The philosopher and poet George Santayana warned famously that “those who do not remember the past are doomed to repeat it.” President Obama’s speech to the United Nations of September 24th radiates an alarming cluelessness about the lessons of history and how his feckless foreign policy has made the problems he describes significantly worse.
The myth of multilateralism with the United Nations as the arbiter of legitimacy pervades the president’s conception of the world’s most pressing problems and the best practicable remedy for them. President Obama called on “the nations here today to renew the purposes of the UN’s” founding, replacing the rule of force with the rule of law where “all of us – big nations and small — must meet our responsibility to meet international norms.”
Yet no collective security organization has ever served as a prudent substitute for American power, resolve, and U.S.-led coalitions assembled to fit the mission, rather than held hostage to the lowest common denominator of a flaccid consensus. On the contrary, gridlock inheres in the logic and structure of the United Nations. The founders of the UN created a security council of five permanent members (the United States, the Soviet Union, China, Russia, Great Britain, and France), plus a rotating pool of permanent members. Each of the five permanent members wields a veto, effectively thwarting any Security Council action any one opposes.
President Obama’s UN speech perpetuates the illusion that all major powers typically will respond automatically, vigorously, and collectively to major acts of aggression. Yet effective collective security rarely occurs in the annals of international politics. Not all states define threats or interests the same way. Nor are all prepared to expend significant effort or run major risks even when — atypically — the major powers agree on which state constitutes the prime aggressor.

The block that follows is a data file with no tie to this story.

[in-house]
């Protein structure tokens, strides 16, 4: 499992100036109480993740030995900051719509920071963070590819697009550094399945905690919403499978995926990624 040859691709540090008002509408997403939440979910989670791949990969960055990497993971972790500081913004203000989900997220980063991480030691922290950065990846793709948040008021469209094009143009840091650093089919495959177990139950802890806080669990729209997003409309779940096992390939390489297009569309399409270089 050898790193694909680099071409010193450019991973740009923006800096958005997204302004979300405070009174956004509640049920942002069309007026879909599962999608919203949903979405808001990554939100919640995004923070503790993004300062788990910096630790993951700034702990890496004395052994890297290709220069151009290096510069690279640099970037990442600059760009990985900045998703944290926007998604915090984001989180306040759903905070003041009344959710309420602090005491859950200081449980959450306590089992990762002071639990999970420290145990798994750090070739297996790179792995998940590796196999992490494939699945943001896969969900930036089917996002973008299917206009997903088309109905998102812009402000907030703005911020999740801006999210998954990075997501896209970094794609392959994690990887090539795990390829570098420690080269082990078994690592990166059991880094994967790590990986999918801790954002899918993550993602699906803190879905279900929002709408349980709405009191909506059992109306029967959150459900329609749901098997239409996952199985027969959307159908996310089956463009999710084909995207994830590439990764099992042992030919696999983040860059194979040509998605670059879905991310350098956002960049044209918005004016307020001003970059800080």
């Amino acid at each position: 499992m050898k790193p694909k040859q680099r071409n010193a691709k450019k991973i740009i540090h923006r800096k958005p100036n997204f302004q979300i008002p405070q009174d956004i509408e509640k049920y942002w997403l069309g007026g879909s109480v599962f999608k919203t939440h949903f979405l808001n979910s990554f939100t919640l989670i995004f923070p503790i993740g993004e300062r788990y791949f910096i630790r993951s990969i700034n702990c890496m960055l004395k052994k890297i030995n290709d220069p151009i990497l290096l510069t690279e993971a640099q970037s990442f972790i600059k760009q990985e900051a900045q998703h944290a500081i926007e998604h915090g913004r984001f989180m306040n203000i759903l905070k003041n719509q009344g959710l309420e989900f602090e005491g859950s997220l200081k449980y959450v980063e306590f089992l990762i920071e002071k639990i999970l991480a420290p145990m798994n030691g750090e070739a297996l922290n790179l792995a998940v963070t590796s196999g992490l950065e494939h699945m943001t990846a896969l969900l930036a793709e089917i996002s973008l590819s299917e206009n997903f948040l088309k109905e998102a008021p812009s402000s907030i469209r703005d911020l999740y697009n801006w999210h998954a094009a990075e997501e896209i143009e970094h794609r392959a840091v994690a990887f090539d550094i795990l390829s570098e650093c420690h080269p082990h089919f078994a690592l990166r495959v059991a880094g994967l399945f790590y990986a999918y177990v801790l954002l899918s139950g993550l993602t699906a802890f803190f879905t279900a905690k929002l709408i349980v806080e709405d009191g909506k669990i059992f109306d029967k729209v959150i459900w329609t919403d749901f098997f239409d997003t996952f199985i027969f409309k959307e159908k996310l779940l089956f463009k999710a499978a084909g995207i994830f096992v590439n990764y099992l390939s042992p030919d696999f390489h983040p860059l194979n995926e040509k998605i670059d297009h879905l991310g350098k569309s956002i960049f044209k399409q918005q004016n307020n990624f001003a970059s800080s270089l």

During the Cold War, the UN Security Council deadlocked on virtually all major conflicts, with the Korean War of 1950-53 being an exception that proves the rule. The Truman Administration succeeded in obtaining the imprimatur of the UN security council for resisting North Korean aggression against South Korea only because the Soviet Union was boycotting for its refusal to recognize the People’s Republic of China as the legitimate representative of China rather than the Republic of China on the Island of Taiwan. Hopes for UN collective security soared in the aftermath of the Cold War when the Security Council voted unanimously in November 1990 to authorize the use of force to reverse Iraq’s invasion of Kuwait.
Even without the Soviet-American impasse, however, the Gulf War of 1990-1991 was another exception that proved the rule of the UN’s impotence to deal with great power conflicts. Iraq had committed a brazen act of aggression against a sovereign state. The impending disintegration of the Soviet Union and the international fallout from the Chinese Massacre of students at Tiananmen Square gave the leaders of both countries more incentive to retain American goodwill than usual. So neither nation vetoed UN action. Nor did the French — still apprehensive about German unification and thus not wishing to alienate the United States as routinely as usual.